Thursday, October 18, 2012

Test of Freedom - Episode 2

Episode 2 - "Lady Ashton and the Man in the Dock"
by Camille LaGuire

Lady Penelope Ashton couldn't shake the image of that man in the dock, though she had been unable to see his face properly with that thing he had strapped to his head; a gag to keep him from speaking for himself.  All she could really see were those intense blue eyes, staring out from under a mop of black hair.

A man of words made silent, like a beast.  How horrible.

She had never met him, and did not know the sound of his voice, but she had imagined it when she read his political tracts, and been thrilled by them, even if they were much too radical to be taken literally. They were philosophical.  And now this court had silenced him and seemed intent on silencing him forever.

And as she saw him in the dock, all she could think was; I should be there.  That' s my place, the dock.  I should cry out at my own guilt.  I am a murderess!

Which was, of course, irrational since it wouldn't help the man in the dock at all, no matter how true it was.

The judge began to lay his sentence.  Transportation, as good as death for many.

Lady Ashton half rose from her seat, a slight sound in her throat.  She was a woman of high station, the still-young widow of the governor of Acton Bay, and those in the room were conscious of it.  They looked on her with deference.

"My lady?" asked the judge, indulgently.

"Please your honor, I ask  you to reconsider!" she said.

"You want him drawn and quartered?" asked the judge.

"No!" cried Penelope.  "I ask for clemency."

There was a moment of hush and Penelope felt the courtly deference slipping away from the entire courtroom.  Every single one of those men frowned, and then the prosecutor stepped forward.

"On what grounds?" he asked.

"On... on the grounds of literary achievement!"

This caused laughter in the courtroom, and the judge's face turned crimson.  He slammed his gavel down to quiet the others, and Penelope tried to break though with explanation of the man's value to the philosophy of the world, and of his great influence.

"It is his literary achievement that he is being sentenced for, my lady," said the Judge sternly.  "And as for his influence, might I remind you that your husband died by a hand of a murderous rebel under this man's influence."

"That's not true!" cried Penelope.

"You should be ashamed to betray your husband's memory like this!  You come close to treason yourself!"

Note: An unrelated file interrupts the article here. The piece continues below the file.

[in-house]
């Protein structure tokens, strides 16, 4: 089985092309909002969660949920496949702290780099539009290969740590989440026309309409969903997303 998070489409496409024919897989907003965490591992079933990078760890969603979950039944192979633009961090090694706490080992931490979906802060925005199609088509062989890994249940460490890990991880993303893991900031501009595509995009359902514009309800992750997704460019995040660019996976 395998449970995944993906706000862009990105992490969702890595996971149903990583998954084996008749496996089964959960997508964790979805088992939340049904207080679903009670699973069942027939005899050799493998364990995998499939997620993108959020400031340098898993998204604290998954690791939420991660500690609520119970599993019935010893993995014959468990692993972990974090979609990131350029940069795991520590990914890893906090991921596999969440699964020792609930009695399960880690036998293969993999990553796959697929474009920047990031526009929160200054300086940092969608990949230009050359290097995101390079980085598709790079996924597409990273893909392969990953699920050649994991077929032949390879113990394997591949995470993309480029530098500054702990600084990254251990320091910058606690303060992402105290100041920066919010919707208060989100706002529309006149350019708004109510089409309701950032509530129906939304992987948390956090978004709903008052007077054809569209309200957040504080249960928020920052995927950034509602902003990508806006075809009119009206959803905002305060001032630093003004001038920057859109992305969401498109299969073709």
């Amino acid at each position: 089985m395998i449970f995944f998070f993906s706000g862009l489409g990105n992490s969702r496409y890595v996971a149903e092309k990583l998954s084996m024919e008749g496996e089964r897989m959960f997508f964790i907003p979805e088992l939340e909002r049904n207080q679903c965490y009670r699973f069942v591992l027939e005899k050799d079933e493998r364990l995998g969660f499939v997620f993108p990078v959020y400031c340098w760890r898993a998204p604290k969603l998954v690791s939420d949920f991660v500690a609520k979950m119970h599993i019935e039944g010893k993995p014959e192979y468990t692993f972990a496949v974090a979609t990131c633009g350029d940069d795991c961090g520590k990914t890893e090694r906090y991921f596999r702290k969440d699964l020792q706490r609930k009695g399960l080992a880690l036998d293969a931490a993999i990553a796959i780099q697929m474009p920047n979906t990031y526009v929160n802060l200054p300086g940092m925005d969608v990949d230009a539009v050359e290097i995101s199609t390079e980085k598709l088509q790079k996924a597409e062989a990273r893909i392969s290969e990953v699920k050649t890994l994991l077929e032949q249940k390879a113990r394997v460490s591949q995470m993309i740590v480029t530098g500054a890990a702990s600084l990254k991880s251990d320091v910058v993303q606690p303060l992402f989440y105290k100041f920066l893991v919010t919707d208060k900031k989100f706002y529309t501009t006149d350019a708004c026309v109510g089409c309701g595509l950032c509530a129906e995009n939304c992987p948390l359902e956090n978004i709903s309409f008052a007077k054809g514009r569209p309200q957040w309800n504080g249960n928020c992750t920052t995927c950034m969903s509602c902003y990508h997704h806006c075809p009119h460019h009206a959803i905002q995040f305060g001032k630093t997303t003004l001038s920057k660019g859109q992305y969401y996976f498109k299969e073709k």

"The queen's treaty says it is not treason--"

That was as far as she got. The judge ordered that she leave the court and made a good many comments on the foolishness of women.

And in the dock the man who could not speak only looked hard at her with those blue eyes, condemning her as a fool as well, for thinking that her position had meant enough to make any difference at all.

And now, a week later, Penelope sat at tea, with her chalks and paper spread out before her. She couldn't get that man's stare out of her head.  She had tried to draw it, but all she had been able to see was his eyes, and drawing them alone was disconcerting.

So she drew the judge instead, as a pig, with a large snout and drooling mouth and a leering eye. Then she crossed him out and threw the paper in the fire.

She should draw something more calming.  Things, not people.  But people had a spirit in them and she couldn't help herself.

As she stood over the fire and watched the paper burn, her maid Loreen came in. Loreen wrung her hands, as she seemed to do a lot these days.

"Mum, there's a woman...."  She trailed off and gestured to the person beside her, who was not a woman, but a servant from the hotel.

"I am so sorry, madam," he said with a bow.  "Downstairs there is a rather common woman who's been asking to see you.  She won't go away."

"Did she say what she wants?"

"Oh, a favor, I think.  She's a bit wild looking."

"Did she give her name?"

"Mary Black, she said."

"My god!"  Penelope nearly dropped the poker into the fire.  "And you've made the poor woman wait?  Bring her up at once.  And more tea, or broth, or whatever it is you give to people in terrible distress."

The man looked startled, and then bowed deeply and raced out. Penelope returned the poker to its stand.

At last, she thought, she could be of some use.  And perhaps even return a favor that had been done for her.

Stay Tuned For Episode 3 - "Mary Black"

The Test of Freedom should be available as an ebook in December 2012. It will be slightly rewritten from the version you see here.

The first book in this series, The Wife of Freedom is at most ebook retailers.
Amazon Kindle Store, Barnes and Noble, Sony, Deisel, Kobo, and Smashwords

Also, Amazon International: UK, Germany, France, Italy, Spain, Japan.

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